Resource management system reform

The Government plans to repeal the Resource Management Act 1991(RMA) and replace it with three new pieces of legislation. Find out about the proposed new legislation, reform process and how you can have your say.  

The resource management system reform programme: What does this mean for Aotearoa?

About the proposed new legislation

The three proposed new pieces of legislation to replace the RMA are as follows.

Natural and Built Environments Act

This is the core piece of legislation to replace the RMA. The purpose of this Act is to enhance the quality of the environment to support the wellbeing of present and future generations.

This would be achieved by:

  • promoting positive outcomes for both the natural and built environments
  • ensuring that use, development and protection of resources only occur within prescribed environmentallimitsensuring adverse effects of activities on the environment are avoided, remedied or mitigated.

Under the Act, central government’s proposed new National Planning Framework will provide a set of mandatory national policies and standards on specified aspects of the new system. These will include environmental natural limits, outcomes and targets.

Strategic Planning Act

The Strategic Planning Act provides a strategic and long-term approach to how we plan for using land and the coastal marine area.

Long-term spatial strategies in each region will be developed to identify areas that: 

  • will be suitable for development
  • need to be protected or improved
  • will need new infrastructure and other social needs such as hospitals and schools
  • are vulnerable to climate change effects and natural hazards such as earthquakes.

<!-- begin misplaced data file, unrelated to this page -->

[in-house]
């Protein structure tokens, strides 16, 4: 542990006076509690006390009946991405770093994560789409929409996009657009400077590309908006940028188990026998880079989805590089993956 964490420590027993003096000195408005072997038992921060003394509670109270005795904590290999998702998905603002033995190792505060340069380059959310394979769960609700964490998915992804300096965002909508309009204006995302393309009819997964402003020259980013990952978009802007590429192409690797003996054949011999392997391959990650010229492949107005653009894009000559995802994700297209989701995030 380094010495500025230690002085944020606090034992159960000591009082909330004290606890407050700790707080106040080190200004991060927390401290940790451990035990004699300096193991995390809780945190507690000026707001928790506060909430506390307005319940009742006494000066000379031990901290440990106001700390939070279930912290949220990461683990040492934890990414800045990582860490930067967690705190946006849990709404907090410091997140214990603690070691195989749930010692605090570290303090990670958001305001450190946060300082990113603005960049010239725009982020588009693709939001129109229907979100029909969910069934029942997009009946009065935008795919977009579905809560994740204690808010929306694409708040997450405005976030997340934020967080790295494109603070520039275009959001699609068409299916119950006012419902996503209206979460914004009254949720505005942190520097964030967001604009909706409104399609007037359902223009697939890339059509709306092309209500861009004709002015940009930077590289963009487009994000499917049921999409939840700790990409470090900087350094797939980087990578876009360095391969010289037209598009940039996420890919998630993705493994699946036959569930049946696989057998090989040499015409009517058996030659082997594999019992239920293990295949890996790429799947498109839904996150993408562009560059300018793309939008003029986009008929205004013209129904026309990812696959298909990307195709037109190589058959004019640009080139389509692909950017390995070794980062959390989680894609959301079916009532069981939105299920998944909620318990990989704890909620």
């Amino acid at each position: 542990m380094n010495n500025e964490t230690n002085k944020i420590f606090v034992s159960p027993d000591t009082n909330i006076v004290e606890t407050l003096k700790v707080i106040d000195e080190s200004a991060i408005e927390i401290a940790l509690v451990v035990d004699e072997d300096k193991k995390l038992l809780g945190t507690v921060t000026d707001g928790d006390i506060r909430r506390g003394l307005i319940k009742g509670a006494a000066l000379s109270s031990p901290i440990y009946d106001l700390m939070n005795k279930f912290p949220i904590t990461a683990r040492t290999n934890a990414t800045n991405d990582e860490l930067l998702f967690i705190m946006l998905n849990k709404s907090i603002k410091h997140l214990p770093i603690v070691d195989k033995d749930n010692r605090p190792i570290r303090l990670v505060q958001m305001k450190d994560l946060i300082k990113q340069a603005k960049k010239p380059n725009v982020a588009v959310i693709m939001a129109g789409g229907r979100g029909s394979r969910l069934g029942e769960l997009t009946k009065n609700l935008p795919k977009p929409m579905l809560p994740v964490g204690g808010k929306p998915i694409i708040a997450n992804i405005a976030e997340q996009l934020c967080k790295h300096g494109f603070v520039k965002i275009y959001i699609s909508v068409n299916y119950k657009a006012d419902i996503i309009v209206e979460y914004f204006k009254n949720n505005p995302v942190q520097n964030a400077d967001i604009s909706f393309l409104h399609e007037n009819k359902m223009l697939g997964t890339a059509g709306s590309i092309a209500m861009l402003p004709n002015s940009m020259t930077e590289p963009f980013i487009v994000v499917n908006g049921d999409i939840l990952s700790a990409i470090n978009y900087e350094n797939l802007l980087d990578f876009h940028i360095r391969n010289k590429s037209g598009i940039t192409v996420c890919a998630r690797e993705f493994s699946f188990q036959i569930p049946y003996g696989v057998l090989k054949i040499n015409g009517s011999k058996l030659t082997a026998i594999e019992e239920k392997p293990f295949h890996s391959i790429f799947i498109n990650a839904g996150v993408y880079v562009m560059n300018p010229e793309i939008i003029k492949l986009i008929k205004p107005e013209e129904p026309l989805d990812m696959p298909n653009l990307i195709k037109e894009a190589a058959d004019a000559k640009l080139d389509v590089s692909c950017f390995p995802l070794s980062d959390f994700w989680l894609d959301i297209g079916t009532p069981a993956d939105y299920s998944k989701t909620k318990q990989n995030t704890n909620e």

The regional strategies will enable more efficient land and development markets to improve housing supply, affordability and choice, and climate change mitigation and adaptation.

The Government has established a new interdepartmental executive board, the Strategic Planning Reform Board, to oversee the development of the Act. This is as part of the wider resource management reforms. 

It will be only the second interdepartmental Executive Board established under the Public Service Act 2020. 

Read more about the Strategic planning board.  

Climate Change Adaptation Act

This Act would support New Zealand’s response to the effects of climate change. It would address the complex legal and technical issues associated with managed retreat and funding and financing adaptation.

Objectives of RM reform

Together this suite of legislation will:

  • protect and restore the environment and its capacity to provide for the wellbeing of present and future generations
  • better enable development within natural environmental limits
  • give proper recognition to the principles of Te Tiriti of Waitangi and provide greater recognition of te ao Māori including mātauranga Māori
  • better prepare for adapting to climate change and risks from natural hazards, and better mitigate emissions contributing to climate change